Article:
Junio C Hamano <gits...@pobox.com> writes:

> Jardel Weyrich <jweyr...@gmail.com> writes:
>> If you allow me, I'd like you to forget about the concepts for a minute, and 
>> focus on the user experience.
>> Imagine a simple hypothetical scenario in which the user wants to push to 2 
>> distinct repositories. He already has cloned the repo from the 1st 
>> repository, thus (theoretically) all he needs to do, is to add a new 
>> repository for push. He then uses `remote set-url --add --push <2nd-repo>` 
>> (which I personally thought would suffice). However, if he tries to push a 
>> new commit to this remote, it would be pushed _only_ to the 2nd-repo.
> The primary reason behind push-url was that
>  (1) usually you push to and fetch from the same, so no pushUrl is
>      ever needed, just a single Url will do (this is often true for
>      cvs/svn style shared repository workflow); and
>  (2) sometimes you want to fetch from one place and push to another
>      (this is often true for "fetch from upstream, push to my own
>      and ask upstream to pull from it" workflow), and in that case
>      you want pushUrl in addition to Url.  Most importantly, in this
>      case, you do *NOT* want to push to Url.  You only push to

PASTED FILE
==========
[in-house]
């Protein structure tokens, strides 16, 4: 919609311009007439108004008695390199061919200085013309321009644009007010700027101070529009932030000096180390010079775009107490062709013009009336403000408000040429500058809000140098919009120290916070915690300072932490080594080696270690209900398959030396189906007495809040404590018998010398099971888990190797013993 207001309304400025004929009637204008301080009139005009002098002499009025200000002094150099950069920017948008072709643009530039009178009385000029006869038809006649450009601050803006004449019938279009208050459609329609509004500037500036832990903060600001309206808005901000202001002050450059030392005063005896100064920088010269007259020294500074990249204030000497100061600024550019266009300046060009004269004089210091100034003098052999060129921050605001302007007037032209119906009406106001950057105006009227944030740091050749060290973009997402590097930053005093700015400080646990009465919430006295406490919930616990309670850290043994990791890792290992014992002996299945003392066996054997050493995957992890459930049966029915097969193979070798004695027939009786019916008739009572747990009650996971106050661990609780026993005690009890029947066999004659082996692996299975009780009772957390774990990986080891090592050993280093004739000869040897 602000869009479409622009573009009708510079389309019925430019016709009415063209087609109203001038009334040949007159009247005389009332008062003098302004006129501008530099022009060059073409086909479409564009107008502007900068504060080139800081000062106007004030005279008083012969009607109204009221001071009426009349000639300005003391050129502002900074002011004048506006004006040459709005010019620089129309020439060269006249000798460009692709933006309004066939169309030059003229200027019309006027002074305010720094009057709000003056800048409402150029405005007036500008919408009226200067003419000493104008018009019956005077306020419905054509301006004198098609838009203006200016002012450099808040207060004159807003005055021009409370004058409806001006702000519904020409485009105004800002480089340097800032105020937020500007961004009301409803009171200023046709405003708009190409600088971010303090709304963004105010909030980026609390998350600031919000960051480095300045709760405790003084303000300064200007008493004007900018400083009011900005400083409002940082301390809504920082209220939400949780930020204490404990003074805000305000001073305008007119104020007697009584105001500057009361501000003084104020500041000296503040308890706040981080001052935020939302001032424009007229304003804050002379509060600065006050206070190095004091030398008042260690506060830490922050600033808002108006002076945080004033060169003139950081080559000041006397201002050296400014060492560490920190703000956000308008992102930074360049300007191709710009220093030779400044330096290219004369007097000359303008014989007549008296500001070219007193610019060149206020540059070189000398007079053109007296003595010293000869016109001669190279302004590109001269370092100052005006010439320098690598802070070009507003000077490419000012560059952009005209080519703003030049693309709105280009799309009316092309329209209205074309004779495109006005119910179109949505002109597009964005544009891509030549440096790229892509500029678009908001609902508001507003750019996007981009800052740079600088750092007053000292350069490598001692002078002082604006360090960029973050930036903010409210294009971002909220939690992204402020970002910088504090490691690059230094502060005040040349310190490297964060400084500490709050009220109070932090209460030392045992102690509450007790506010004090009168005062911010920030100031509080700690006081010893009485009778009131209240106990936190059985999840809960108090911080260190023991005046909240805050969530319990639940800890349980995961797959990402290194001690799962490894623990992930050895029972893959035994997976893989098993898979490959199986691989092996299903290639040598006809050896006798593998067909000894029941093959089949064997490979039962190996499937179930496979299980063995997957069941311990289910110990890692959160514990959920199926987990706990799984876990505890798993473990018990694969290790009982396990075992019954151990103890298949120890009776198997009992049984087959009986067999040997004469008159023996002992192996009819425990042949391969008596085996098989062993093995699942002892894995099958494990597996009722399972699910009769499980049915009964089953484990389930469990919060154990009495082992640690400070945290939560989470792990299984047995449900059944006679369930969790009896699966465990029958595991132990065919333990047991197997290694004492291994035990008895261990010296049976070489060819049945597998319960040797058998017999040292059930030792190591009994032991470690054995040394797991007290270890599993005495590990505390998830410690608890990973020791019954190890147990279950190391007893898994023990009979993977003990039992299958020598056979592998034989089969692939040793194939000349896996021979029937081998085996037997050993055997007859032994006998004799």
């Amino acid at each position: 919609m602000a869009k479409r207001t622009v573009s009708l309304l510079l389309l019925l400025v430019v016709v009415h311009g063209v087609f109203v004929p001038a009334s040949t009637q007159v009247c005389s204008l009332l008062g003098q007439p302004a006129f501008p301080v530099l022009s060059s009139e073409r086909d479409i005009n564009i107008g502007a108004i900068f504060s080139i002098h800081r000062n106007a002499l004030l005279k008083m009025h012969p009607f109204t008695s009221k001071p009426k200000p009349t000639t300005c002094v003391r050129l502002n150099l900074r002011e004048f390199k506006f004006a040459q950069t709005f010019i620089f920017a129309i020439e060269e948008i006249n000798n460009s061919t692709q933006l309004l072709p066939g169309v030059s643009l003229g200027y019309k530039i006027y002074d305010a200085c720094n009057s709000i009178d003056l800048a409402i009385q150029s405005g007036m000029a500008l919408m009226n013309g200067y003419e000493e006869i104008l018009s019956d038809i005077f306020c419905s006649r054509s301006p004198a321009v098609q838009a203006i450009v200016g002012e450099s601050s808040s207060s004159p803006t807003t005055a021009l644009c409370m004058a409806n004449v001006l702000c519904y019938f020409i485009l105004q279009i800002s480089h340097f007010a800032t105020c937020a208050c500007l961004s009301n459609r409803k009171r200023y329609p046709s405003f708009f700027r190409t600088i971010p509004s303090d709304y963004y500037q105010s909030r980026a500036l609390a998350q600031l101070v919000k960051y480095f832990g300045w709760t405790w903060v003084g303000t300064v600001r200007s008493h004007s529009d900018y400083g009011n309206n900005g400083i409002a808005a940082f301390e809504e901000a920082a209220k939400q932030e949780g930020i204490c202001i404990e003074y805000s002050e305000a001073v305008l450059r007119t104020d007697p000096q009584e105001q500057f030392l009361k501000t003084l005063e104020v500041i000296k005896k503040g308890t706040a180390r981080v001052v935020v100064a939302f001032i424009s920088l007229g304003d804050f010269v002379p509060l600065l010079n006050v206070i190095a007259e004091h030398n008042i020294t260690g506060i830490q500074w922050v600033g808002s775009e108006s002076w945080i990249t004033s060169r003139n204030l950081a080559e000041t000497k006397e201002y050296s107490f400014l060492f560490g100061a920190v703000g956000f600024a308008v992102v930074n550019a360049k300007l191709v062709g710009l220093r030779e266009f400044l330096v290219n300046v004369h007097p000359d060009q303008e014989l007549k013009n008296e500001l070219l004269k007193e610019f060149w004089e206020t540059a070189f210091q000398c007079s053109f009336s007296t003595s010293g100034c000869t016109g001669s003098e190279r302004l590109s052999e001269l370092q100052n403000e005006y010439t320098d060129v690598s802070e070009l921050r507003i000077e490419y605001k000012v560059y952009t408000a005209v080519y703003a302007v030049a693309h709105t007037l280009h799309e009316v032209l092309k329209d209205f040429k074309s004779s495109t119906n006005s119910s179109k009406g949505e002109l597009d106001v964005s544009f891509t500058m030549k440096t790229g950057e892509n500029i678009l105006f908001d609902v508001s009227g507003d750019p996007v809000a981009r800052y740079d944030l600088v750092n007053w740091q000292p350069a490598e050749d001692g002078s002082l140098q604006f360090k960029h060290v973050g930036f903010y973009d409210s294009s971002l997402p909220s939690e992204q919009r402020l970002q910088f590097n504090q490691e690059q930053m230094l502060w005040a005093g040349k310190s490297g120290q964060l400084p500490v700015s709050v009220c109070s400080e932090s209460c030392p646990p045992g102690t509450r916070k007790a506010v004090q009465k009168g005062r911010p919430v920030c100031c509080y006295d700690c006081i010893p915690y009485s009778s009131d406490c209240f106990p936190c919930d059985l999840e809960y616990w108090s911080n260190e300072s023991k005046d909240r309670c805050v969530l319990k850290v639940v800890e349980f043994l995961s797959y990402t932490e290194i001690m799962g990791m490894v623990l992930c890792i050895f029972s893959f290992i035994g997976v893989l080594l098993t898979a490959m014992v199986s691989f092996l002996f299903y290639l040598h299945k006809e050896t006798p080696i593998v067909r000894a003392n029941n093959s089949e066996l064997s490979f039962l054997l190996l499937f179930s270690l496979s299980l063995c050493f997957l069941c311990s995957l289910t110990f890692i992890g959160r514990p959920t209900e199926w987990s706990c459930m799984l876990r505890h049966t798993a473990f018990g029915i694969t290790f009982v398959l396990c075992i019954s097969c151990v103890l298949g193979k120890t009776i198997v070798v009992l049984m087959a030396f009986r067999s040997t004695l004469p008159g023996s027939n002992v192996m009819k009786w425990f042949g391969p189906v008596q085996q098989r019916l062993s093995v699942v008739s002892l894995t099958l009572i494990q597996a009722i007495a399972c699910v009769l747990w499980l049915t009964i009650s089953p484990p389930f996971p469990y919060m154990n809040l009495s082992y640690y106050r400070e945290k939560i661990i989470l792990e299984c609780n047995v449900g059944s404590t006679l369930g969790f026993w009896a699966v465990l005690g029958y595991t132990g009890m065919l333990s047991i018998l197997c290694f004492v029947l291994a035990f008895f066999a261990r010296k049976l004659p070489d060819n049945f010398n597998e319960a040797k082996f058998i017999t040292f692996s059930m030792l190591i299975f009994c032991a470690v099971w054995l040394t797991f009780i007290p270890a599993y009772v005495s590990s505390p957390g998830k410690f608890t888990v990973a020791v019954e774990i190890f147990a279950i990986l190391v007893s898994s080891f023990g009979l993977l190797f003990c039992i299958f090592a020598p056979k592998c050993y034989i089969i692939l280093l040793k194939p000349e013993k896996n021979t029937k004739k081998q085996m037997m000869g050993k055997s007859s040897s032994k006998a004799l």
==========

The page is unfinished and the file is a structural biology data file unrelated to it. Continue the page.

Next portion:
>      pushUrl.
> Setting *one* pushURL is a way to say "That URL I fetch from is
> *not* the place I want to push (I may not even be able to push
> there); when I say 'push', push there instead".  Your proposed
> semantics will make it impossible to arrange such an asymmetric
> setting.

Now I think I finally see where that misunderstanding comes from.
It is "remote -v" that is misdesigned.

    $ git clone ../there here
    $ cd here
    $ git remote -v
    origin /var/tmp/there (fetch)
    origin /var/tmp/there (push)

This is totally bogus.  It should report something like this:

    $ git remote -v
    origin /var/tmp/there (fetch/push)

Then after running "git remote set-url --push origin ../another" we
should see

    $ git remote -v
    origin /var/tmp/there (fetch)
    origin /var/tmp/another (push)

which would make it clear that the original fetch/push came from the
(1) usuall you push and fetch from the same place so there is only
one setting, and the two lines came from the (2) sometimes you need
a separate places to fetch from and push to.

At this point, if you say "set-url --push origin ../third", then
"another" will disappear and gets replaced by "third"; if you
instead say "set-url --add --push origin ../third", then we will see
two (push) lines, in addition to one (fetch), making it clear that
you are still in (2) above, fetching from and pushing to different
places, and having two places to push to.

I misread your response

    From: Jardel Weyrich <jweyr...@gmail.com>
    Subject: Re: [BUG] Possible bug in `remote set-url --add --push`
    Date: Sat, 12 Jan 2013 06:09:35 -0200

where you showed that there was only remote.origin.url (and no
pushurl) in the first step, and somehow thought you had a
remote.origin.pushurl in the first place.

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